Facebook called ‘falling knife,’ shares drop again

Shares of Facebook tumbled again on its third day of trading which led to one analyst calling the stock a "falling knife." After falling 11 percent on Monday the stock fell another 8 percent today despite positive views for the company. Experts are blaming the underwriters for advising to issue so make shares.

By Benjamin Pimentel
May 22, 2012, 3:28 p.m. EDT
Market Watch

SAN FRANCISCO (MarketWatch) — Shares of Facebook Inc. tumbled again on Tuesday in its third day of trading, prompting one analyst to call the stock a “falling knife” even as he maintained an upbeat view of the company.

Facebook’s FB -8.82% shares were last trading down roughly 8% to $31.30 in afternoon trades, after shedding 11% on Monday. The stock is now down about 18% from its IPO price of $38. Facebook debuted on Friday, closing with a 23-cent gain on its first day.

One analyst with a buy rating on the stock called Facebook “a textbook case of a broken IPO.”

“The institutional buyers don’t want to be left holding the stock as it slides, and individuals aren’t knowledgeable enough about the company to step in and catch a falling knife,” Wedbush analyst Michael Pachter said in emailed comments.

Pachter pointed to what he said were a host of missteps in Facebook’s launch.

“The company didn’t do a great job on the road show of reassuring investors that it has their best interests in mind, the underwriters did an exceedingly poor job of advising Facebook to issue so many shares, and the market simply is unprepared to absorb this much stock all at once,” he said.

He also criticized what he called an “information vacuum” on the stock and Facebook itself, noting that the company “unfortunately blocked research from all of the underwriters for 40 days following the IPO.”

“It is clear that institutions are feeling pretty dumb right now, and individuals are definitely not educated enough to act without having Wall Street reassure them,” Pachter said.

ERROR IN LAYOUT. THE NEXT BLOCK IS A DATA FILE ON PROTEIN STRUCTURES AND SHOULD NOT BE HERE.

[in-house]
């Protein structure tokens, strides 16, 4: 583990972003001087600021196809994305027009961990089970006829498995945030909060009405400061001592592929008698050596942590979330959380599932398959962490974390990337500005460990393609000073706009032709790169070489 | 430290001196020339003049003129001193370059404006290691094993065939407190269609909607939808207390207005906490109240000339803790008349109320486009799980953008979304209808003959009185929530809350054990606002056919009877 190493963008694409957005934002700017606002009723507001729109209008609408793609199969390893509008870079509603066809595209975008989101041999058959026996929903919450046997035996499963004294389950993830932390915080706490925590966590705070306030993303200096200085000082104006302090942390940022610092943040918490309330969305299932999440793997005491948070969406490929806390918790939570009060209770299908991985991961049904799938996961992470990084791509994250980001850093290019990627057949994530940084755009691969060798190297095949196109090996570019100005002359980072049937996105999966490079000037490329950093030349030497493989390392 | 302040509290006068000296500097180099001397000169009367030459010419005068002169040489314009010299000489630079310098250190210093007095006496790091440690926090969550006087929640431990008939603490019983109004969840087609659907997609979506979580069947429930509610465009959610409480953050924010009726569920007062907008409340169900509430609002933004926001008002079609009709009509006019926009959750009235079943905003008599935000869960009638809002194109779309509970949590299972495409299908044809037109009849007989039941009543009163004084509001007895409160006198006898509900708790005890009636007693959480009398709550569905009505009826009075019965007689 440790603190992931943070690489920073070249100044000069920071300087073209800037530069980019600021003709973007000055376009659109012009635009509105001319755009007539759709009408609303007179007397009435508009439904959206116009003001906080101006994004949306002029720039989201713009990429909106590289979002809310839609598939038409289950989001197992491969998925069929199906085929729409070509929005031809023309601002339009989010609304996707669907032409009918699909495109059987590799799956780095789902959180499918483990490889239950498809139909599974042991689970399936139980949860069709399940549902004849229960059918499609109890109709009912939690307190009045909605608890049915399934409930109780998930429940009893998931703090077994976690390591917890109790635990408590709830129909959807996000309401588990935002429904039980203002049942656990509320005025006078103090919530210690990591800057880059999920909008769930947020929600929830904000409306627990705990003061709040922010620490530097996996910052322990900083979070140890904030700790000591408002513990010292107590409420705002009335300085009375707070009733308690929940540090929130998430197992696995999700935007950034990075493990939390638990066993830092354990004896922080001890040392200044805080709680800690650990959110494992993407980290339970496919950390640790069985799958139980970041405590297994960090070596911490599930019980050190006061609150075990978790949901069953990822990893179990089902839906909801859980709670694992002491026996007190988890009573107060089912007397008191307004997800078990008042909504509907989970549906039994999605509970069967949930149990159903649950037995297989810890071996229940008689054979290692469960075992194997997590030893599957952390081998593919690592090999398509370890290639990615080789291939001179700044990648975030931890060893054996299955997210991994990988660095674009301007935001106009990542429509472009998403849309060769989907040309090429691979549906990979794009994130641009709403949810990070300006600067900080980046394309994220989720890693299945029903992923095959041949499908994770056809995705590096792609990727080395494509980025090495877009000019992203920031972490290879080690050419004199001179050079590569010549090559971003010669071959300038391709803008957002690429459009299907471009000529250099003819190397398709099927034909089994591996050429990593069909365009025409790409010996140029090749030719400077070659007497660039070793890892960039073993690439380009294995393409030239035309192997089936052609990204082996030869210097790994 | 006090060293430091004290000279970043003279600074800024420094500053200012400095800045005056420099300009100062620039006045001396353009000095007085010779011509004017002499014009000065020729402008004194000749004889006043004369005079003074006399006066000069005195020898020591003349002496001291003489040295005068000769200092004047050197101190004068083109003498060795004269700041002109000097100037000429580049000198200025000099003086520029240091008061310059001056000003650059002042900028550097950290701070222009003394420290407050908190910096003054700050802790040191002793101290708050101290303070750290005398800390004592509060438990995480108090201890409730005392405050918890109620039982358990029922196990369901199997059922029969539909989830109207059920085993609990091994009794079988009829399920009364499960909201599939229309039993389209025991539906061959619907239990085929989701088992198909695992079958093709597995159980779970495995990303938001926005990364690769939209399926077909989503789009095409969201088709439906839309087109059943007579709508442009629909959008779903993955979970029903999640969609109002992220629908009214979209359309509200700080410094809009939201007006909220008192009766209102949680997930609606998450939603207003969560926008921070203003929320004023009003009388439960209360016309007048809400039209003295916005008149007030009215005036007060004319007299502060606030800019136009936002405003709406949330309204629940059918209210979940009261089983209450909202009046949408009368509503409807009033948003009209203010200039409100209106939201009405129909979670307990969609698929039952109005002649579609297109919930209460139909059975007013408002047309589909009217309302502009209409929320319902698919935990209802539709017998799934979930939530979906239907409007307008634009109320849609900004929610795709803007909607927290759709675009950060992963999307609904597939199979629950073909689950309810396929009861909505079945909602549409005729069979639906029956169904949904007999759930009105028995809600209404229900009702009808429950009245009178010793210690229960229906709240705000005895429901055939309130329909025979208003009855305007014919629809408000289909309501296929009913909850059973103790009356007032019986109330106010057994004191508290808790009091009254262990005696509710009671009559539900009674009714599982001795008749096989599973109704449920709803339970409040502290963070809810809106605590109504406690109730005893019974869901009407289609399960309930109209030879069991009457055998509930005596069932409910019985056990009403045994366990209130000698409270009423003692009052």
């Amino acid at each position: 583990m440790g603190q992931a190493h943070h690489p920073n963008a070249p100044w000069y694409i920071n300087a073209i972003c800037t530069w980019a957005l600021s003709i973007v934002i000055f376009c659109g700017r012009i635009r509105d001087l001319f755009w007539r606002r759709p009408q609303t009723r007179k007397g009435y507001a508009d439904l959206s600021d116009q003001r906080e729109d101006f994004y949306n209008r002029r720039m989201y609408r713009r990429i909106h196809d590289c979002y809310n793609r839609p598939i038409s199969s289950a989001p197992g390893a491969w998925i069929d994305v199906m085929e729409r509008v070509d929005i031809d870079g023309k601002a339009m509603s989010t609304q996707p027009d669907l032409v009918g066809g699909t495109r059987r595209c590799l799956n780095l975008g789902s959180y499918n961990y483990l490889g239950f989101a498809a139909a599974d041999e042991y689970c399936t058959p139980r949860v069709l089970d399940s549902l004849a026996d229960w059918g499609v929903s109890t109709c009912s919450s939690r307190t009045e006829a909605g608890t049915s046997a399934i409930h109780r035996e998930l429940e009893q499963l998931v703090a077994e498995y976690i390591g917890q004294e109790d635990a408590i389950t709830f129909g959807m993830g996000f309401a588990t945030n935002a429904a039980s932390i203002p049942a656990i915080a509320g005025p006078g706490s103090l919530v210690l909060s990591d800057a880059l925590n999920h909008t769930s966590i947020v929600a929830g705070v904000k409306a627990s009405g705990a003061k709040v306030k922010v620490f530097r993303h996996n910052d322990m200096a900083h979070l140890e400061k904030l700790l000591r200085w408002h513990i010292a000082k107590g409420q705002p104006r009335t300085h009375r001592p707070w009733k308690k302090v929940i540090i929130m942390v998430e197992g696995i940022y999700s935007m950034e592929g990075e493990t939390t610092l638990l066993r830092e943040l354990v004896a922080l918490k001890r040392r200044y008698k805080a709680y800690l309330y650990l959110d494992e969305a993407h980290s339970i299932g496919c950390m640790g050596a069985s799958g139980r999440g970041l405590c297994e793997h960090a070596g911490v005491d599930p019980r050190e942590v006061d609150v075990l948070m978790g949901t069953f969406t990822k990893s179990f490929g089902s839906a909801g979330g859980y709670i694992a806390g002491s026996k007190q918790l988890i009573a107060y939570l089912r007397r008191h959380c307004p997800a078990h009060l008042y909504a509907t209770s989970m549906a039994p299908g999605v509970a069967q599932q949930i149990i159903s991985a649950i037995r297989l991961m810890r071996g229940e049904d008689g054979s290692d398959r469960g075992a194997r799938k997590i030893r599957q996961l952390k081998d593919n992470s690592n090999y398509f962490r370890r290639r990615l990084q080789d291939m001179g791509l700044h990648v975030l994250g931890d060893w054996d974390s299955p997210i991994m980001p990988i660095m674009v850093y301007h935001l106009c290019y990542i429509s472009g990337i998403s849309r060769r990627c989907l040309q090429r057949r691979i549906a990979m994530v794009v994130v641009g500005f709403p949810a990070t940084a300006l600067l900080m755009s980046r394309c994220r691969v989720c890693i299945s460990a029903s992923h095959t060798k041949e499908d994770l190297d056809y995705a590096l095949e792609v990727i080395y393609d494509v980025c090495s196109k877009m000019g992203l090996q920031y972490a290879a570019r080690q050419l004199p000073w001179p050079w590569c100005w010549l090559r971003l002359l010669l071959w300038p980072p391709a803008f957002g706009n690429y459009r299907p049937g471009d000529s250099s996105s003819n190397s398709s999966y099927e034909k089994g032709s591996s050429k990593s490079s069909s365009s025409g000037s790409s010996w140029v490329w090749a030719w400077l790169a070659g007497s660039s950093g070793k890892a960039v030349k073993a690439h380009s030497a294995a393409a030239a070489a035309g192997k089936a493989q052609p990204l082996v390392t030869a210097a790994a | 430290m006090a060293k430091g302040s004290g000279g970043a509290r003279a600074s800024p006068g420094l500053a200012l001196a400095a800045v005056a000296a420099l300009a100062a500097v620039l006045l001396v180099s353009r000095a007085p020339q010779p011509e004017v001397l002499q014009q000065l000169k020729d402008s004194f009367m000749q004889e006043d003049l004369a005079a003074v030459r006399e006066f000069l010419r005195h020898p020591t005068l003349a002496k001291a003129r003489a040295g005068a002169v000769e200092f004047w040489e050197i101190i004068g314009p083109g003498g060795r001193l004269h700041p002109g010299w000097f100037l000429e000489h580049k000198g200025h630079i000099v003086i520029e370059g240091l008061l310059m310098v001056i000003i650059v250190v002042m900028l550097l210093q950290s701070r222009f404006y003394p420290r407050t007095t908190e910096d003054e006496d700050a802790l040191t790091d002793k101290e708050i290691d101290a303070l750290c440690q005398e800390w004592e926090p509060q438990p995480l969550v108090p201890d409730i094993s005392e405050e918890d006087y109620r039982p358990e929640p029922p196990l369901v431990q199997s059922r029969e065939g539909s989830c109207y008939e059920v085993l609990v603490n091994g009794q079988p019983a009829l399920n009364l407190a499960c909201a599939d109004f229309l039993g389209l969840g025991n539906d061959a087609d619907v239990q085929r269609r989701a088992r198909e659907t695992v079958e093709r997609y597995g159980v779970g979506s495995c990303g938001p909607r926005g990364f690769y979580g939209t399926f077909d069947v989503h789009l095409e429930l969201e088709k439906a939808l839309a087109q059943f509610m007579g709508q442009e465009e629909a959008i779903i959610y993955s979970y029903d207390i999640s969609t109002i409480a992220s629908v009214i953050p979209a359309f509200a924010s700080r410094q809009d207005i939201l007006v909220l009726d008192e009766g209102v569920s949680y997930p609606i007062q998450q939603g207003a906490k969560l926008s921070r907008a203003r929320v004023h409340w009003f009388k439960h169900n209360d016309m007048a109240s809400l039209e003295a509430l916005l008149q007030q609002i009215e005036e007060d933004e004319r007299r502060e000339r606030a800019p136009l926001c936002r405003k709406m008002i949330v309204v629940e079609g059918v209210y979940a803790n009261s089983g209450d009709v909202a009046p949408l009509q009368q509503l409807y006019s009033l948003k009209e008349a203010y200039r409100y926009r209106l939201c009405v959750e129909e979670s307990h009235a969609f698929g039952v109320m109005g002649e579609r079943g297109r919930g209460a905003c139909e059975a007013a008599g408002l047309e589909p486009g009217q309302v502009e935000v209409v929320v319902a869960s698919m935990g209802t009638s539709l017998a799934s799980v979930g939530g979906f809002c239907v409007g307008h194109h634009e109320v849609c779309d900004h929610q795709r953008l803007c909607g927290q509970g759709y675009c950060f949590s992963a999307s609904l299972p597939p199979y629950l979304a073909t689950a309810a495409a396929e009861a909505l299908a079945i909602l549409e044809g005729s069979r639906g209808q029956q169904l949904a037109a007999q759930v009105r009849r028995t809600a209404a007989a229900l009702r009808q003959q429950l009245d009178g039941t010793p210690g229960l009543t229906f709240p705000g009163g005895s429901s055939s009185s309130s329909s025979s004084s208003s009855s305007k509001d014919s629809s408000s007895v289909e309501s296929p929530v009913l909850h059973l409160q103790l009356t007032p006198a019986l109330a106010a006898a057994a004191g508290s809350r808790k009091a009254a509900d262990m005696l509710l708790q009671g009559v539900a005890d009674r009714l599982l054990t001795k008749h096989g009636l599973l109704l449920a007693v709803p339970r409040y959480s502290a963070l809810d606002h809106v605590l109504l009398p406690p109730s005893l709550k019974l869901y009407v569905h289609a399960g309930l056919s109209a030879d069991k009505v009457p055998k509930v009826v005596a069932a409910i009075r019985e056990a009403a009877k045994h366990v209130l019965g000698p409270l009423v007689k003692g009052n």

Despite Facebook’s sliding stock, Pachter maintained his buy rating on the shares. “I’ve done my homework, and am confident that the stock is worth $44,” he said.

On Monday, Facebook stock’s fall was so steep Nasdaq OMX Group Inc. NDAQ -2.06% , which operates the Nasdaq stock exchange, where Facebook listed its shares, issued an alert saying the stock had triggered restrictions related to shorting based on Securities and Exchange Commission rules, according to a report from Dow Jones Newswires. Read more on Facebook short-sale trigger.

The rule takes effect when a stock drops more than 10% from its prior day close, and aimed at preventing short sellers from trading the shares down even further after a significant intraday decline, the Dow Jones report said.

Facebook’s second day of declines also follows a media report that the consumer Internet analyst at Morgan Stanley, which was the lead underwriter for the Facebook IPO, had cut his outlook for the company’s revenue just days before the trading debut. Read story on Morgan Stanley's Facebook estimates.

The report from Reuters also said the move, which surprised some potential investors, followed an updated Facebook prospectus which warned about revenue-growth challenges by the ongoing shift to mobile devices. A Morgan Stanley spokesperson couldn’t immediately be reached for comment.

The report resurfaced worries about the limitations of Facebook’s business model.

The site is still mainly dependent on online display advertising, although doubts have been raised on how effective such ads are, underscored by General Motors Co.’s GM -0.45% announcement that it would stop buying Facebook ads.

Facebook must also wrestle with the shift to mobile advertising, an arena in which rival Google Inc. GOOG -2.75% , with its widely-used Android operating system, is dominant.

Google’s lead was underscored Tuesday when it announced that it had completed its acquisition of Motorola Mobility. In a release, the search giant said the acquisition “will enable Google to supercharge the Android ecosystem and will enhance competition in mobile computing.”

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